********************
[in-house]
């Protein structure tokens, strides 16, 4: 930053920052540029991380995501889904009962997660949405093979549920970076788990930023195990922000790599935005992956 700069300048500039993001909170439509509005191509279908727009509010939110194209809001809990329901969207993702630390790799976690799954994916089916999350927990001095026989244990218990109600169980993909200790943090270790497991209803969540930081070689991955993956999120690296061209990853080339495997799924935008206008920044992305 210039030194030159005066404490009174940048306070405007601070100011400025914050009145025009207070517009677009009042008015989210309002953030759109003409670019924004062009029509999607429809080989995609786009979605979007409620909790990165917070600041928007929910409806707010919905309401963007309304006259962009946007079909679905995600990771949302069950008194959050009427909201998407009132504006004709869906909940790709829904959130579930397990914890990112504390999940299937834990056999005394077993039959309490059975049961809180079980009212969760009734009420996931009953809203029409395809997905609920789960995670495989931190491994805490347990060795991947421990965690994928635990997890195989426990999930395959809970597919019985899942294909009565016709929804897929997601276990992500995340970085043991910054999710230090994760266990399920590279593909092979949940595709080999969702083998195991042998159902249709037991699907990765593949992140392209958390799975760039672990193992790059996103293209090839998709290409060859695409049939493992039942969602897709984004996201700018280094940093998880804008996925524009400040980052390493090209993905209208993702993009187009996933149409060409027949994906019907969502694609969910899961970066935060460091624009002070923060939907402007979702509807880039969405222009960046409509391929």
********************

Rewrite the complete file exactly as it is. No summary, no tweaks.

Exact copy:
[in-house]
């Protein structure tokens, strides 16, 4: 930053920052540029991380995501889904009962997660949405093979549920970076788990930023195990922000790599935005992956 700069300048500039993001909170439509509005191509279908727009509010939110194209809001809990329901969207993702630390790799976690799954994916089916999350927990001095026989244990218990109600169980993909200790943090270790497991209803969540930081070689991955993956999120690296061209990853080339495997799924935008206008920044992305 210039030194030159005066404490009174940048306070405007601070100011400025914050009145025009207070517009677009009042008015989210309002953030759109003409670019924004062009029509999607429809080989995609786009979605979007409620909790990165917070600041928007929910409806707010919905309401963007309304006259962009946007079909679905995600990771949302069950008194959050009427909201998407009132504006004709869906909940790709829904959130579930397990914890990112504390999940299937834990056999005394077993039959309490059975049961809180079980009212969760009734009420996931009953809203029409395809997905609920789960995670495989931190491994805490347990060795991947421990965690994928635990997890195989426990999930395959809970597919019985899942294909009565016709929804897929997601276990992500995340970085043991910054999710230090994760266990399920590279593909092979949940595709080999969702083998195991042998159902249709037991699907990765593949992140392209958390799975760039672990193992790059996103293209090839998709290409060859695409049939493992039942969602897709984004996201700018280094940093998880804008996925524009400040980052390493090209993905209208993702993009187009996933149409060409027949994906019907969502694609969910899961970066935060460091624009002070923060939907402007979702509807880039969405222009960046409509391929």